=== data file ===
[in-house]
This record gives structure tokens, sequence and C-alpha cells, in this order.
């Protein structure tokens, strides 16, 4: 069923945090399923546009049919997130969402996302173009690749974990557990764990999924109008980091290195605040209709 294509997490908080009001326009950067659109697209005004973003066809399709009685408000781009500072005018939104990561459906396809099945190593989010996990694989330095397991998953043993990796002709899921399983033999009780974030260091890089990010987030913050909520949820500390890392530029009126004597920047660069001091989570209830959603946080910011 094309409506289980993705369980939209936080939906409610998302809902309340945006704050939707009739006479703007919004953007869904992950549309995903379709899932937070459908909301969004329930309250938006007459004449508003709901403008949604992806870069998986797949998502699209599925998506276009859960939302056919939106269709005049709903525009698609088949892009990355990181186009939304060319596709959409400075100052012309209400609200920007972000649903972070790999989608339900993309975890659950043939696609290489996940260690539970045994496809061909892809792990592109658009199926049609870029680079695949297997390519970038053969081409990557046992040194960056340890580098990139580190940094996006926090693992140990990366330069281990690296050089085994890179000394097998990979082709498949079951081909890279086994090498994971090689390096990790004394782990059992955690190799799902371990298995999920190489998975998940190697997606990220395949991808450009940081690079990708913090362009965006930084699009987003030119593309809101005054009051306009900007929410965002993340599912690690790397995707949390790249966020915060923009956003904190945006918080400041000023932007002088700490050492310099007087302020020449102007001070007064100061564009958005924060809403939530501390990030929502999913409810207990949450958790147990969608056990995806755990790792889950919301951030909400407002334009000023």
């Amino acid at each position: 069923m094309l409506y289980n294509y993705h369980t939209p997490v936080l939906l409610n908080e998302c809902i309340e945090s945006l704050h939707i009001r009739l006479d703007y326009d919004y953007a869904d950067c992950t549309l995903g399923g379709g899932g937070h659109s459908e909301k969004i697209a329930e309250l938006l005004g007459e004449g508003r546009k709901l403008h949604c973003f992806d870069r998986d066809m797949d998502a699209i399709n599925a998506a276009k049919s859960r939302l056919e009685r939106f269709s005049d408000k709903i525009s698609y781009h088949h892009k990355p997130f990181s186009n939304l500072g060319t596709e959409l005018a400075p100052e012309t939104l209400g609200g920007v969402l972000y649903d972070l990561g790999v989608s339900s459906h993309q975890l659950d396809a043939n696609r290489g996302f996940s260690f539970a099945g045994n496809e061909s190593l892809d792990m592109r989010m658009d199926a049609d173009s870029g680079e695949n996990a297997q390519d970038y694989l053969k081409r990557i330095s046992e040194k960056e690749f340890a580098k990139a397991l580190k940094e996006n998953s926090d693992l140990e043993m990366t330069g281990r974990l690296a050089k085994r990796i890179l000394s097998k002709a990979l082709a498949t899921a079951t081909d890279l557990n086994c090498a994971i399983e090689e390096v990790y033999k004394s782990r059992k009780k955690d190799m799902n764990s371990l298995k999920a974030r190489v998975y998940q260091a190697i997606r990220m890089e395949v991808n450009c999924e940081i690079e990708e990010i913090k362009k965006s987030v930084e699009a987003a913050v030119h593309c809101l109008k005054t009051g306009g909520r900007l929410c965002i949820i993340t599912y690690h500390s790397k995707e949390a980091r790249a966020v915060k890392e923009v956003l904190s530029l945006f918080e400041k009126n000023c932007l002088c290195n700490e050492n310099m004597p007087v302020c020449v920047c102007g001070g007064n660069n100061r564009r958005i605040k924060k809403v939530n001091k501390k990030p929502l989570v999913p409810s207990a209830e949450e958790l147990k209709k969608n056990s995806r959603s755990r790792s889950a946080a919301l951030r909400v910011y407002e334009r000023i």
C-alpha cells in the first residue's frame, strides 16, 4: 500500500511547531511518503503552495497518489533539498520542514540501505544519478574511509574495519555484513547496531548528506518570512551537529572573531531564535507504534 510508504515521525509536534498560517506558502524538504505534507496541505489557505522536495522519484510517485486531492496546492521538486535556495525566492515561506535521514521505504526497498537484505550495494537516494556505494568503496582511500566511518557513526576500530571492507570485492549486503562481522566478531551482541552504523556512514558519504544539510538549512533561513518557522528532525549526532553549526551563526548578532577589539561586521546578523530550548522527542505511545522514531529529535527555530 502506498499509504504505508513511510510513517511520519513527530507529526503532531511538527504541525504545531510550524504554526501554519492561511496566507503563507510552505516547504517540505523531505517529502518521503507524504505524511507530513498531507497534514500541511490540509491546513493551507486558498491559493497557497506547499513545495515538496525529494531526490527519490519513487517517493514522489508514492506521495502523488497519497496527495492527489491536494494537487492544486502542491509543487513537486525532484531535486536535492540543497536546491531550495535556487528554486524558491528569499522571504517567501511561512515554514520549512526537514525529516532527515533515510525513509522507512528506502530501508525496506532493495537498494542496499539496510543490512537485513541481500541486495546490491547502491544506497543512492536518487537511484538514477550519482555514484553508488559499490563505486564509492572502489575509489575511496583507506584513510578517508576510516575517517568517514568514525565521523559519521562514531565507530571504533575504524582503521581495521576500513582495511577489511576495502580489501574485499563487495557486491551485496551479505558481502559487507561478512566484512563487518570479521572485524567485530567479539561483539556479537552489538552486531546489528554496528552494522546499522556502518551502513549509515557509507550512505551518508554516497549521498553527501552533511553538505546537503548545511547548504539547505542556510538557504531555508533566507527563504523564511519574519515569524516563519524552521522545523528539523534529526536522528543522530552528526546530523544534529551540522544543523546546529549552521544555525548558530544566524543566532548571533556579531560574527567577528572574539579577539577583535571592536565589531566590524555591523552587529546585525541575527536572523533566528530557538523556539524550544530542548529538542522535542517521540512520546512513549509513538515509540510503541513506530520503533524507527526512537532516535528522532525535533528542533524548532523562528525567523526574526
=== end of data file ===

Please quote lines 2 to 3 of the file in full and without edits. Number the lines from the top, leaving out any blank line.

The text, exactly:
This record gives structure tokens, sequence and C-alpha cells, in this order.
């Protein structure tokens, strides 16, 4: 069923945090399923546009049919997130969402996302173009690749974990557990764990999924109008980091290195605040209709 294509997490908080009001326009950067659109697209005004973003066809399709009685408000781009500072005018939104990561459906396809099945190593989010996990694989330095397991998953043993990796002709899921399983033999009780974030260091890089990010987030913050909520949820500390890392530029009126004597920047660069001091989570209830959603946080910011 094309409506289980993705369980939209936080939906409610998302809902309340945006704050939707009739006479703007919004953007869904992950549309995903379709899932937070459908909301969004329930309250938006007459004449508003709901403008949604992806870069998986797949998502699209599925998506276009859960939302056919939106269709005049709903525009698609088949892009990355990181186009939304060319596709959409400075100052012309209400609200920007972000649903972070790999989608339900993309975890659950043939696609290489996940260690539970045994496809061909892809792990592109658009199926049609870029680079695949297997390519970038053969081409990557046992040194960056340890580098990139580190940094996006926090693992140990990366330069281990690296050089085994890179000394097998990979082709498949079951081909890279086994090498994971090689390096990790004394782990059992955690190799799902371990298995999920190489998975998940190697997606990220395949991808450009940081690079990708913090362009965006930084699009987003030119593309809101005054009051306009900007929410965002993340599912690690790397995707949390790249966020915060923009956003904190945006918080400041000023932007002088700490050492310099007087302020020449102007001070007064100061564009958005924060809403939530501390990030929502999913409810207990949450958790147990969608056990995806755990790792889950919301951030909400407002334009000023």